udv-hsz hsz-csik
2017-11-22

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About Székelyderzs

Dârjiu or Székelyderzs (Romanian: Dârjiu; Hungarian: Székelyderzs) is a commune in Harghita County, Romania comprising of 2 villages:

  • Dârjiu/Székelyderzs
  • Mujna/Székelymuzsna

The commune has an absolute Székely (Hungarian) majority. According to the 2002 census it has a population of 1,177 of which 98.3% or 1,157 are Hungarian.

Darjiu was first mentioned in writing in 1334, but on its present territory have been discovered early human traces dating from the neolithic age.

The village is home to a 13th century fortified Unitarian Church, which is on UNESCO's World Heritage List. The church is registered among the historic monuments of Harghita county (1992) as one of the most significant monuments of Udvarhelyszék. It is the oldest fortified church of this region and the one most frequently mentioned in the art history literature. They started the construction of the church in Romanic style. Then it was transformed in Gothic style. The fortifications (with five bastions and towers) were built during the 16th century. The church tower is the oldest part of them. Five bastions and a bell-tower belong to it. Its mediaeval church surrounded by a high stone-wall still stands today. As a church fortress it has preserved some very peculiar architectural forms in a good condition. Saxon influence in style can also be mentioned with it. The architectural complex of Darjiu is one of the most beautiful Gothic monument of the former Tinutul Odorheiului, and it is one of the most significant values of our art history at the same time. The inner frescos illustrating the legend of king St. László were painted in 1419. The style suggests the transition from Gothic to Romanticism. The old chapel built in Roman style (13-14th century) was enlarged and rebuilt in late Gothic style in the second half of the 15th century when it actually got its present form. The 5 m high castle wall was built after 1521. Four of the bastions stand on the corners and the fifth one rises at the middle of the western wall. The fortress was probably finished by the 1630s'.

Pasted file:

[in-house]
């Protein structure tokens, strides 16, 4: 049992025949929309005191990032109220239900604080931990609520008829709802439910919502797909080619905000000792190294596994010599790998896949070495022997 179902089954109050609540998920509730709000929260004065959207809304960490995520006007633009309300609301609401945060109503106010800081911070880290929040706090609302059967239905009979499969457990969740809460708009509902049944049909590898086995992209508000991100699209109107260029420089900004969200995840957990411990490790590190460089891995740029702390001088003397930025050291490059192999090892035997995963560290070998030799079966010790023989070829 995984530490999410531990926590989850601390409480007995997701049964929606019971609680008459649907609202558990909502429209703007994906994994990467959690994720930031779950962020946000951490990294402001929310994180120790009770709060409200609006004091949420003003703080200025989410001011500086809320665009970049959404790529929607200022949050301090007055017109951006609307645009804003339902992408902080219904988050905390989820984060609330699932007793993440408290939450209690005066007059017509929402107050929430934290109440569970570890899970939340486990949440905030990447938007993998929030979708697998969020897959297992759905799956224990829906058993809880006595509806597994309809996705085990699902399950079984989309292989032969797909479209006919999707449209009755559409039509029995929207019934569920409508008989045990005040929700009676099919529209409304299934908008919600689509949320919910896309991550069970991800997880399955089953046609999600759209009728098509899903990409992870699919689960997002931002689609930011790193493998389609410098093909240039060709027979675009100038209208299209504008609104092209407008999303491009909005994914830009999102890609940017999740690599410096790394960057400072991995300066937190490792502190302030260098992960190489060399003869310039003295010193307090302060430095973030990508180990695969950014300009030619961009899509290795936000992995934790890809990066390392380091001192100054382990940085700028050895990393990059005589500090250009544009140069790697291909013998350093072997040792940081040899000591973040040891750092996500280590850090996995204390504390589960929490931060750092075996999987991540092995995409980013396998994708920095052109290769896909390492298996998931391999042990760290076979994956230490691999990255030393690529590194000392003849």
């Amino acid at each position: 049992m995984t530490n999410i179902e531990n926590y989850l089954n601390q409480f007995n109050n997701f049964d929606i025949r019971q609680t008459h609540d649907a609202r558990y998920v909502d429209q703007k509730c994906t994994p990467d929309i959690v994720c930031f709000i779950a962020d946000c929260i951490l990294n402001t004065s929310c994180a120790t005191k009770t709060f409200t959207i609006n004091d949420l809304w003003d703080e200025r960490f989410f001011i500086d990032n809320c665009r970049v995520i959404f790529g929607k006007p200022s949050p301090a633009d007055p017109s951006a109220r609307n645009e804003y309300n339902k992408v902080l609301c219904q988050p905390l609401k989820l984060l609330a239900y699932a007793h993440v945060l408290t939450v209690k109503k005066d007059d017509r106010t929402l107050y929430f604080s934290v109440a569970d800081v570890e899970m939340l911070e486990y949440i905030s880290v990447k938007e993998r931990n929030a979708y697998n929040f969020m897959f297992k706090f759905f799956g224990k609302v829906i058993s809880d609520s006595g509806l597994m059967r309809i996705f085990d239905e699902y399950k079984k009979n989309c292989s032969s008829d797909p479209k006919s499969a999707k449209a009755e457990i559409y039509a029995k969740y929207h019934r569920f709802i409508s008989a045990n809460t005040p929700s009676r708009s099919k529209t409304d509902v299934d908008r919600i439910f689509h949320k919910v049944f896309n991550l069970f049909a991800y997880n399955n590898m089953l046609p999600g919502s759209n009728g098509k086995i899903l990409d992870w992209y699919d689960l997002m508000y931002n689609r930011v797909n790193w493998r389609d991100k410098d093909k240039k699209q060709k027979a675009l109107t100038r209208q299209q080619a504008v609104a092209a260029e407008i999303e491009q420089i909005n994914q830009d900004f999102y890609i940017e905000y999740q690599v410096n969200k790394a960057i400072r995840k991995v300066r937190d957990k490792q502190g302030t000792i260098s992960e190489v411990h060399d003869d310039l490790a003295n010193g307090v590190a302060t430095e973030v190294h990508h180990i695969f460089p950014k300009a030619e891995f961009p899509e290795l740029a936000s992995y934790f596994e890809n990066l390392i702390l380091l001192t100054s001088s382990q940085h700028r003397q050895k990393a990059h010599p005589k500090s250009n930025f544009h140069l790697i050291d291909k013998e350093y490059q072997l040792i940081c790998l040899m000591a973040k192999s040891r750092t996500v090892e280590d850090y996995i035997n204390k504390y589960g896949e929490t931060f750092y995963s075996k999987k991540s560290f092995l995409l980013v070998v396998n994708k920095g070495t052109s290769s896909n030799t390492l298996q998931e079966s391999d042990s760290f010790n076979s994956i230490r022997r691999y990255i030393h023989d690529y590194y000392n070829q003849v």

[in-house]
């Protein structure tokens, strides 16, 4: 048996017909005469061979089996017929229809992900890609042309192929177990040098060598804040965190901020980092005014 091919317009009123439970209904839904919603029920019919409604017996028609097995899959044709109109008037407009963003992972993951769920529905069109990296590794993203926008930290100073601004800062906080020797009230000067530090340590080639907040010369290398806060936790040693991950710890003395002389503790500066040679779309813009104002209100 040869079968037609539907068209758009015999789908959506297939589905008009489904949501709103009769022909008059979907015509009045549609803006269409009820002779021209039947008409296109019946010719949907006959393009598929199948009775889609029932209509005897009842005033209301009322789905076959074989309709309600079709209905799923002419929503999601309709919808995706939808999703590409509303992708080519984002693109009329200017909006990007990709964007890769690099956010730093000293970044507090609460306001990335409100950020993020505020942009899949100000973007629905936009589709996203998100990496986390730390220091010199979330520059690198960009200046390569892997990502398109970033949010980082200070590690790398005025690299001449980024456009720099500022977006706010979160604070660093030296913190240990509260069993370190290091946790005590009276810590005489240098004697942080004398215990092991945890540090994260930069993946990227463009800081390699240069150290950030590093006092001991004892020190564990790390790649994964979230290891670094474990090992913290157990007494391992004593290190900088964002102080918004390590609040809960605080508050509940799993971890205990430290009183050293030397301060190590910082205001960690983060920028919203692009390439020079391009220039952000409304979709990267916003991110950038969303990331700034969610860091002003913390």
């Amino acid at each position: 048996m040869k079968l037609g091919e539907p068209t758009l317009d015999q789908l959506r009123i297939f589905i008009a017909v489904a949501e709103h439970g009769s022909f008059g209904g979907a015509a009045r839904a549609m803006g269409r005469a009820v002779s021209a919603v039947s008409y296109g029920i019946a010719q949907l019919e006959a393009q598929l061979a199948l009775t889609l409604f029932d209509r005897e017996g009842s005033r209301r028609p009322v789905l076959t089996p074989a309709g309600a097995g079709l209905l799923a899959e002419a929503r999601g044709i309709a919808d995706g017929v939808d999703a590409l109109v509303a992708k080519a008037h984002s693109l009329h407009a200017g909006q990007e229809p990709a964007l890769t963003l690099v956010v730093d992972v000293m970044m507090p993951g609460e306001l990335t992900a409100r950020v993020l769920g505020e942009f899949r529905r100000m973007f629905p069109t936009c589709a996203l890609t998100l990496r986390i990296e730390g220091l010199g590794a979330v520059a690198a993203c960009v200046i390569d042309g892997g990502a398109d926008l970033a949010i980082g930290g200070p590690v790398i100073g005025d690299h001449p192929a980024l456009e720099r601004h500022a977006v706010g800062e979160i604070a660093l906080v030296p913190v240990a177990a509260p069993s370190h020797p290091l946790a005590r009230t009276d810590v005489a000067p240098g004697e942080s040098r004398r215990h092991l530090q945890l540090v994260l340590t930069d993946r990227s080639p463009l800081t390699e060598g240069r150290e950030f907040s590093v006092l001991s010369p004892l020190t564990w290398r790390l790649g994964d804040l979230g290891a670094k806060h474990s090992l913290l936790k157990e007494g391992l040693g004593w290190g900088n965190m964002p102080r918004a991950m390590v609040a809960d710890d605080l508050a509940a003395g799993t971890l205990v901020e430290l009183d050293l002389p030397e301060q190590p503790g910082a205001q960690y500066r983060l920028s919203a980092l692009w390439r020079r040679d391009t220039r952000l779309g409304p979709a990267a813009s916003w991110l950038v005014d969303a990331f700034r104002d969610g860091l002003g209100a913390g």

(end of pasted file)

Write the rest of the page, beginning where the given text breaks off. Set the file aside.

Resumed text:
You'll see that villagers keep their grains in the fortress even today. The same with the ham, bacon, lard and smoked pork products, which are kept in the bastions. As concerns the grains, they can take them home every morning but the pork products only once a week.

More: szekelyderzs.com

Photo: Biás Ákos

 
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